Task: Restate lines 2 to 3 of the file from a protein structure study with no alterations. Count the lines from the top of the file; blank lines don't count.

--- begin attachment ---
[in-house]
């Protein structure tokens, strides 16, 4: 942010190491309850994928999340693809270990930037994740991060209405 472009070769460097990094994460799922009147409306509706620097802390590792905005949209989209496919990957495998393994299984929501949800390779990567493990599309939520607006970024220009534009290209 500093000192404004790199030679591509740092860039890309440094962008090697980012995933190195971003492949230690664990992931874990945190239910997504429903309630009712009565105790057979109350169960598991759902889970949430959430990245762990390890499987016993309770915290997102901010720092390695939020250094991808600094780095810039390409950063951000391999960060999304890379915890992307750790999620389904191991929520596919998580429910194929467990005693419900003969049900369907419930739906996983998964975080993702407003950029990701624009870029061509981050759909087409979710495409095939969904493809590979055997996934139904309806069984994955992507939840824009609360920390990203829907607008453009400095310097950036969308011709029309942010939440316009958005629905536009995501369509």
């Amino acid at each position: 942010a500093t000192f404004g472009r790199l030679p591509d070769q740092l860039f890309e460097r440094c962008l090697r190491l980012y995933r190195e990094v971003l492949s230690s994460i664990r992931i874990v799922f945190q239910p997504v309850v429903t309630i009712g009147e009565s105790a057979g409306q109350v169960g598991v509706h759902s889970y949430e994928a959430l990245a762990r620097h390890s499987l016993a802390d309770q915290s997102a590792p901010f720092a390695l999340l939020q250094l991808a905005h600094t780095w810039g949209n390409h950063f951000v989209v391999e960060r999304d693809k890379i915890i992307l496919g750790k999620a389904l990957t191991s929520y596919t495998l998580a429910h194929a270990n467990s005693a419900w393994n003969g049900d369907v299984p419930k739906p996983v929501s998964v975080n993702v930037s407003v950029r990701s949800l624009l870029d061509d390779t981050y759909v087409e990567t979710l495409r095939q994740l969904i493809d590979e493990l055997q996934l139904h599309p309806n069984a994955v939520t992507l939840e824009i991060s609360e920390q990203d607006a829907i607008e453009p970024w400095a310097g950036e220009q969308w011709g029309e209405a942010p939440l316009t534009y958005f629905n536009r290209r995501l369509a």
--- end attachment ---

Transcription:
């Protein structure tokens, strides 16, 4: 942010190491309850994928999340693809270990930037994740991060209405 472009070769460097990094994460799922009147409306509706620097802390590792905005949209989209496919990957495998393994299984929501949800390779990567493990599309939520607006970024220009534009290209 500093000192404004790199030679591509740092860039890309440094962008090697980012995933190195971003492949230690664990992931874990945190239910997504429903309630009712009565105790057979109350169960598991759902889970949430959430990245762990390890499987016993309770915290997102901010720092390695939020250094991808600094780095810039390409950063951000391999960060999304890379915890992307750790999620389904191991929520596919998580429910194929467990005693419900003969049900369907419930739906996983998964975080993702407003950029990701624009870029061509981050759909087409979710495409095939969904493809590979055997996934139904309806069984994955992507939840824009609360920390990203829907607008453009400095310097950036969308011709029309942010939440316009958005629905536009995501369509």
């Amino acid at each position: 942010a500093t000192f404004g472009r790199l030679p591509d070769q740092l860039f890309e460097r440094c962008l090697r190491l980012y995933r190195e990094v971003l492949s230690s994460i664990r992931i874990v799922f945190q239910p997504v309850v429903t309630i009712g009147e009565s105790a057979g409306q109350v169960g598991v509706h759902s889970y949430e994928a959430l990245a762990r620097h390890s499987l016993a802390d309770q915290s997102a590792p901010f720092a390695l999340l939020q250094l991808a905005h600094t780095w810039g949209n390409h950063f951000v989209v391999e960060r999304d693809k890379i915890i992307l496919g750790k999620a389904l990957t191991s929520y596919t495998l998580a429910h194929a270990n467990s005693a419900w393994n003969g049900d369907v299984p419930k739906p996983v929501s998964v975080n993702v930037s407003v950029r990701s949800l624009l870029d061509d390779t981050y759909v087409e990567t979710l495409r095939q994740l969904i493809d590979e493990l055997q996934l139904h599309p309806n069984a994955v939520t992507l939840e824009i991060s609360e920390q990203d607006a829907i607008e453009p970024w400095a310097g950036e220009q969308w011709g029309e209405a942010p939440l316009t534009y958005f629905n536009r290209r995501l369509a």